“If your dermatologist has prescribed topical treatments, you can apply those along with a bland moisturizing cream or ointment on top,” says Tanya Nino, M.D., a board-certified dermatologist at Providence St. Joseph Hospital in Orange County, California.
Most dermatologists prescribe topicals to be used daily or twice daily. As symptoms resolve or disappear, your doctor may tell you to stop using prescription topicals altogether and start using over-the-counter moisturizers. While you’re waiting to see the doctor after a flare-up, it’s often recommended to restart the regimen that was given to you the first time you saw your dermatologist.
Keeping your skin hydrated really helps to prevent dry, itchy skin and can also reduce redness and accelerate healing. The following are a few over-the-counter hydrating moisturizers that have the National Psoriasis Foundation Seal of Recognition:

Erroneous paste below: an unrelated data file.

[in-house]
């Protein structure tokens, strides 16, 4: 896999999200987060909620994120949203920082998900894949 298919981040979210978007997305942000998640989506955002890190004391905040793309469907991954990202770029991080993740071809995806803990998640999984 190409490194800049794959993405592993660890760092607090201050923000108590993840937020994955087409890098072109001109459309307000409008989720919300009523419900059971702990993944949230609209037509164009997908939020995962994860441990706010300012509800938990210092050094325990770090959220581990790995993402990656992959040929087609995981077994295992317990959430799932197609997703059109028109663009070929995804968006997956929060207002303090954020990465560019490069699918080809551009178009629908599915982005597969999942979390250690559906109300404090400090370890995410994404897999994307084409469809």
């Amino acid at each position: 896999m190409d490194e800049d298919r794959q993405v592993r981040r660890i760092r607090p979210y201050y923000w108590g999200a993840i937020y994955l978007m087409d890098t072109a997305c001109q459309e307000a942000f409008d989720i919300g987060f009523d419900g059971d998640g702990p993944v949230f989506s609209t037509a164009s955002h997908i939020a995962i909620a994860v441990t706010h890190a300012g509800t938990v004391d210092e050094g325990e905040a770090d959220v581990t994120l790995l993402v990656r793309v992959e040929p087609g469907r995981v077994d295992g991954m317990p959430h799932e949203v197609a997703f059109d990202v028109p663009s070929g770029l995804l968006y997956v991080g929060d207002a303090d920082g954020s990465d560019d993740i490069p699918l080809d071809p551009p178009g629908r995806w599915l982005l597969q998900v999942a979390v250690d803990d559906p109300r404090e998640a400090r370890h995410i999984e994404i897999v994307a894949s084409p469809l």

- Abundant Natural Health Ocean Soothe Lotion
- CeraVe Psoriasis Moisturizing Cream
- TriDerma Psoriasis Control Face & Body Cream
Note: If you’re doing exactly what your dermatologist told you to do, and your symptoms aren’t getting better after about two weeks, then they may not be due to psoriasis; there may be a different cause altogether. At this point, it may be best to stop any prescription or OTC remedies and wait to see the doctor.
Step 3: Fight the Itch
It’s really important to avoid scratching your skin during a flare-up, Nino says. “Scratching or rubbing can cause breaks in the skin, which can lead to [more] painful psoriasis plaques,” she explains.
If you’re feeling itchy, add Epsom or Dead Sea salts to your bathwater, soak for no longer than 15 minutes in warm (not hot) water, and moisturize immediately afterward to soothe your skin.